I've seen a lot of movies in my life because my father used to be an avid fan of HBO and Star Movies while I was growing up. But when I think about it, the longest discussions about one particular movie and what it stands for has been for Sean Penn's Into The Wild. I saw it in Rishi Valley School in class 12, just a few months before I got out of the comfortable protected school environment and out into the 'big bad world' where I'd have to do my college. On every Saturday, seniors had the option of watching the main school film being shown, which were usually comedies, or to go and watch the 'alternate film' being shown, usually classics that have appreciated over the years. That Saturday, it was Into The Wild or a Tamil comedy. I'm glad I made the right choice for myself.
The film is the real life story of Christopher McCandless, who calls himself Alexander Supertramp, and his journey after college to the wilderness, leaving parents and materialism behind him in an attempt to reach out to the basic qualities of human nature and survival. Emile Hirsch does an excellent portrayal of the civilised man willingly giving up everything to try and find his roots in Nature and to feel grounded once more. As I watched the film, I remember feeling completely taken in and be in awe of the man. He died very early because he ate poisonous berries on his travels. But, the beauty of it lies in how his story makes you feel absolutely human and relate to him and desire to do what he managed to do. It explores human emotions in the simplest of ways and leaves you smiling and feeling each emotion he feels.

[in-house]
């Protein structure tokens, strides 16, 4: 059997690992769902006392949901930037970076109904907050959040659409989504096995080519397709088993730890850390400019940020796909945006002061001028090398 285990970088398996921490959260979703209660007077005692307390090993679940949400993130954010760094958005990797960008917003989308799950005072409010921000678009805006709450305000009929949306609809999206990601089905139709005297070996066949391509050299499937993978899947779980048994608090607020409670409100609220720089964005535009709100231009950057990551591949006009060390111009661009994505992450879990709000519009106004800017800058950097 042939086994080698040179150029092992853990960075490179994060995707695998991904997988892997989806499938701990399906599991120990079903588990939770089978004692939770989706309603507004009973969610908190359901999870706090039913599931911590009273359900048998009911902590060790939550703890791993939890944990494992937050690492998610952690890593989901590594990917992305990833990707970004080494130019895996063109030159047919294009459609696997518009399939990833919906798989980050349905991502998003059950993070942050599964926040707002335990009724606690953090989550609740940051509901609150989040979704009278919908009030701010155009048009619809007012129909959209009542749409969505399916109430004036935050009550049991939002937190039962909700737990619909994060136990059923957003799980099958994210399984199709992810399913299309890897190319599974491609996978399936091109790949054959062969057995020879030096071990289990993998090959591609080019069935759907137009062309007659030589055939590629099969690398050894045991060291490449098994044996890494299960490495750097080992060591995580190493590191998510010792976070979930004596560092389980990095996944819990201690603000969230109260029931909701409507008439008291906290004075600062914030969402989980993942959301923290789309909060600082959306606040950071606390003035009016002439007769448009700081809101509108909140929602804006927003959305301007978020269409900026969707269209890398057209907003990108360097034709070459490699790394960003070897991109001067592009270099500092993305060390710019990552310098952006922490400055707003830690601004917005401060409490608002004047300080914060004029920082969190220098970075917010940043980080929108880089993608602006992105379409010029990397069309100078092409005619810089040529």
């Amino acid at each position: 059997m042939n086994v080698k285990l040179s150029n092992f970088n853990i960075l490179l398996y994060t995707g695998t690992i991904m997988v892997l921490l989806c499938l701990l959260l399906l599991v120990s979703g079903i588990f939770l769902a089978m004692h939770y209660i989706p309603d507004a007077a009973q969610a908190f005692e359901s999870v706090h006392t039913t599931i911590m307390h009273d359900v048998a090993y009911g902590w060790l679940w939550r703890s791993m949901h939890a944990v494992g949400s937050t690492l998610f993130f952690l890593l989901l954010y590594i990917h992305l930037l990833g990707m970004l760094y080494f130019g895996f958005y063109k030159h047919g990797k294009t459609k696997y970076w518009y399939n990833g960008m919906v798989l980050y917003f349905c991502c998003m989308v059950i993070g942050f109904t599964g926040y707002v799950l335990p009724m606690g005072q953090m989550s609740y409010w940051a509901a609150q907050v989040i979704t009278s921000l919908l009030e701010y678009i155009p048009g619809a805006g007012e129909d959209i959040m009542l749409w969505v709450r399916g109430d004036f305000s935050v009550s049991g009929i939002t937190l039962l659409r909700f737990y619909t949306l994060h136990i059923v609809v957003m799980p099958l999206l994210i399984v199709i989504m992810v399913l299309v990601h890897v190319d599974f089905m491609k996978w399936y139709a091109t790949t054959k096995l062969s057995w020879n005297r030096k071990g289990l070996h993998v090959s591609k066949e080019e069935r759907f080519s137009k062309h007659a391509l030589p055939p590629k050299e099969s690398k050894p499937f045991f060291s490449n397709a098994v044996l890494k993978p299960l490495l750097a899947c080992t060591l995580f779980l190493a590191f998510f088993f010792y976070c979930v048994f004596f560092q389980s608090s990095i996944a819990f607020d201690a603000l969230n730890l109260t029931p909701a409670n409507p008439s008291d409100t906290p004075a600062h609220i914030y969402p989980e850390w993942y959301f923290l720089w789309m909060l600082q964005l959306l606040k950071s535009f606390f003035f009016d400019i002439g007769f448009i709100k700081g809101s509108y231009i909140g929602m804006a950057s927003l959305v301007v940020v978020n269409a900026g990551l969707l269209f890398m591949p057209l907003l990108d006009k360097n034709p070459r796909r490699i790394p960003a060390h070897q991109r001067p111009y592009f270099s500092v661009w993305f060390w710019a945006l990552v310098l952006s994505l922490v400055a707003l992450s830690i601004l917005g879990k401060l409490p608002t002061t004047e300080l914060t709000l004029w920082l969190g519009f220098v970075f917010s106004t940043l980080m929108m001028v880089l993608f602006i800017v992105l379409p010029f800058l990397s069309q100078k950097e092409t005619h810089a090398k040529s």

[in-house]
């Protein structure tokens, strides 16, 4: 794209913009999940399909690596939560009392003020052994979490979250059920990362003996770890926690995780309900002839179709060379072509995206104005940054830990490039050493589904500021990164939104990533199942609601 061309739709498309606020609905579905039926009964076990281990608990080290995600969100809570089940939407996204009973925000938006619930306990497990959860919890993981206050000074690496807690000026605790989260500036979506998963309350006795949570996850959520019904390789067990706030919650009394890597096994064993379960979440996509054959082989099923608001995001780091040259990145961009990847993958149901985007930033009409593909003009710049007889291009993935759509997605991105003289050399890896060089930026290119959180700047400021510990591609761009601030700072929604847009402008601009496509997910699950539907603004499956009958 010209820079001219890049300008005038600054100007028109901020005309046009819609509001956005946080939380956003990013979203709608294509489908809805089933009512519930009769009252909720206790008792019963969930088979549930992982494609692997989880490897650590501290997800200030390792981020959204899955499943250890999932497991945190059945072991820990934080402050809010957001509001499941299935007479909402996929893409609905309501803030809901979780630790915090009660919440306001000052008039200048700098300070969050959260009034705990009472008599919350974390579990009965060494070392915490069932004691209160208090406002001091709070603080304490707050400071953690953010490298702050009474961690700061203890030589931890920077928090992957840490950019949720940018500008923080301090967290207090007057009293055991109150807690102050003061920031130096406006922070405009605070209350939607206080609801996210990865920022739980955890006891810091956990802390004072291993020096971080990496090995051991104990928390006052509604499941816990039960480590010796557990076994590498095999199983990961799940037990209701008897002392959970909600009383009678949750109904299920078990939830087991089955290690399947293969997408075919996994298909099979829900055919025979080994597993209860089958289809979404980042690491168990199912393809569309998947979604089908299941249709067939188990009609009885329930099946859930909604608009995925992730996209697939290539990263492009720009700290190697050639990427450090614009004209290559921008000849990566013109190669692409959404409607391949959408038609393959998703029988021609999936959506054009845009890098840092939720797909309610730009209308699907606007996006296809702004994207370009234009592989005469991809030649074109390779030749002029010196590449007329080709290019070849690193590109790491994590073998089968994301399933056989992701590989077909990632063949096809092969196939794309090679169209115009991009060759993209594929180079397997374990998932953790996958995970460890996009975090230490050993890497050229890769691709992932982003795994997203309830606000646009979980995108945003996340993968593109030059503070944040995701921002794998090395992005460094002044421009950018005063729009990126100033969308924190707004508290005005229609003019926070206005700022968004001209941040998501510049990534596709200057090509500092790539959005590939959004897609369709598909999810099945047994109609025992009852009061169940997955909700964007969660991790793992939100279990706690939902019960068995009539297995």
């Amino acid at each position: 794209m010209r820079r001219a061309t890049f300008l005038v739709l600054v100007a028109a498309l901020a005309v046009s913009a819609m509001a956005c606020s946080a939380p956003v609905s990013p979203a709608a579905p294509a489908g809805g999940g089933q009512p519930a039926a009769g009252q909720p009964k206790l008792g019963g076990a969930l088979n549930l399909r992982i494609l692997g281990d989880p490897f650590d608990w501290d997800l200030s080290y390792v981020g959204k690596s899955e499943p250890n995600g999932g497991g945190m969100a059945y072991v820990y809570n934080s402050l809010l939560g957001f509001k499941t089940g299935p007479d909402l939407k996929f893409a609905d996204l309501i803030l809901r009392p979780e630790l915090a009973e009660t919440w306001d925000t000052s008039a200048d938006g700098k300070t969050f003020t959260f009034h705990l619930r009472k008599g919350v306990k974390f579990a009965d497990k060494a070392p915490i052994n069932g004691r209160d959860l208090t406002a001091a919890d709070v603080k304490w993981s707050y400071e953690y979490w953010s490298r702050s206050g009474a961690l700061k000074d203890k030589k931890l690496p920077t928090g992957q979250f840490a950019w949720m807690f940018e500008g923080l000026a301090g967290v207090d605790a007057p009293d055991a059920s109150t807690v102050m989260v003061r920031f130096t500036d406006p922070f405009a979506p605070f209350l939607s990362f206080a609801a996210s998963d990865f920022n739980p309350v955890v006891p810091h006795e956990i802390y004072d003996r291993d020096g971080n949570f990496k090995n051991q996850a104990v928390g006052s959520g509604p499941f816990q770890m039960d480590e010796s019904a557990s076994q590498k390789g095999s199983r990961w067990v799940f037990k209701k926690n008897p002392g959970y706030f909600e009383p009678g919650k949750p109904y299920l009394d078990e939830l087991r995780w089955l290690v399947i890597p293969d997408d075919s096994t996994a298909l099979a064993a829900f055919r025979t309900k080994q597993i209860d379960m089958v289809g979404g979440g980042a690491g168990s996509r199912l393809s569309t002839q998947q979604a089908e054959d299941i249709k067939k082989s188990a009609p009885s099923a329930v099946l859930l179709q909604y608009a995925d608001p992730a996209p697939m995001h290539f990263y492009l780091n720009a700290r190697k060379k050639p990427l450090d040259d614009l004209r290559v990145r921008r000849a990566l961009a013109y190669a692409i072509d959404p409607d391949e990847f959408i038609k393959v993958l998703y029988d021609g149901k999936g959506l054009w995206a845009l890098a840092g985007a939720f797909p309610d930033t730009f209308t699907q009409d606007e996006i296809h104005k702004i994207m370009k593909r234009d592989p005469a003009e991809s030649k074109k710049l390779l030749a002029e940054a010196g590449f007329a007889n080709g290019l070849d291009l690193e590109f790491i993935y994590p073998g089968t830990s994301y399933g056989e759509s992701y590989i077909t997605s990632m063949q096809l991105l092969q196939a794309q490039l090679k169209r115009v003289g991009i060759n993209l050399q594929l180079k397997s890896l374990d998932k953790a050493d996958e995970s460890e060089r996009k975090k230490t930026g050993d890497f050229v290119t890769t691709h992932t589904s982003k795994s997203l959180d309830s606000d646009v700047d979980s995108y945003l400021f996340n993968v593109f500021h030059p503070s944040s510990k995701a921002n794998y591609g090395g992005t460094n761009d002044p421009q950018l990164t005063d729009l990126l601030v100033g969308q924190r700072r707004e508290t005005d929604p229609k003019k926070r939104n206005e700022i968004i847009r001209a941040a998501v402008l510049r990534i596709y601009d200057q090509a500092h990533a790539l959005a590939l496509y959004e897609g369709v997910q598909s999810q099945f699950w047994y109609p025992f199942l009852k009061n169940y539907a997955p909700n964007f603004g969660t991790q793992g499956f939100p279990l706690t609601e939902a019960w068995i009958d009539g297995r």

After watching the movie, I returned to the hostel and started writing what I felt on some of the concepts explored in the film like consumerism, human survival, man versus nature, and the like. I sat up till 2 in the morning discussing the film and hearing criticism on the man and some decisions of his portrayed in the film. I found myself strangely defending his actions very strongly. I realized then that this movie had stirred something in my mind and really left an impact. I would never be able to do what he did by living off plants and more so animals, since I am a vegetarian and will be so unless I am to survive in the unlikely occurrence of an apocalypse where me and chickens would be the only survivors. It made me understand the value of money and how essential it has become in our lives, contrary to the complete dismissal of it that it done by him.
The day after I saw the film, I started researching on the man and discovered that there was a book by Jon Krakeur, which retraced McCandless's journeys and conversations in his free spirited exploration of life. My sister bought it for me when I told her about the film and till today, she will never understand how thankful I am for it. The book makes you relate to him at an even closer level with the excerpts and quotes from the works of authors he enjoyed reading, the elongated conversations with people he met on the road, which were cut short in the film, and more so, the maps of his travels, which made you feel like a navigator yourself. For once, the film did do proper justification to the book. But neither would completely be able to do justice to the life of that man who changed me. When I think of Into the Wild, I feel happy and free and sense a rising desire to explore and understand everything.
Christopher McCandless, May your soul rest in peace.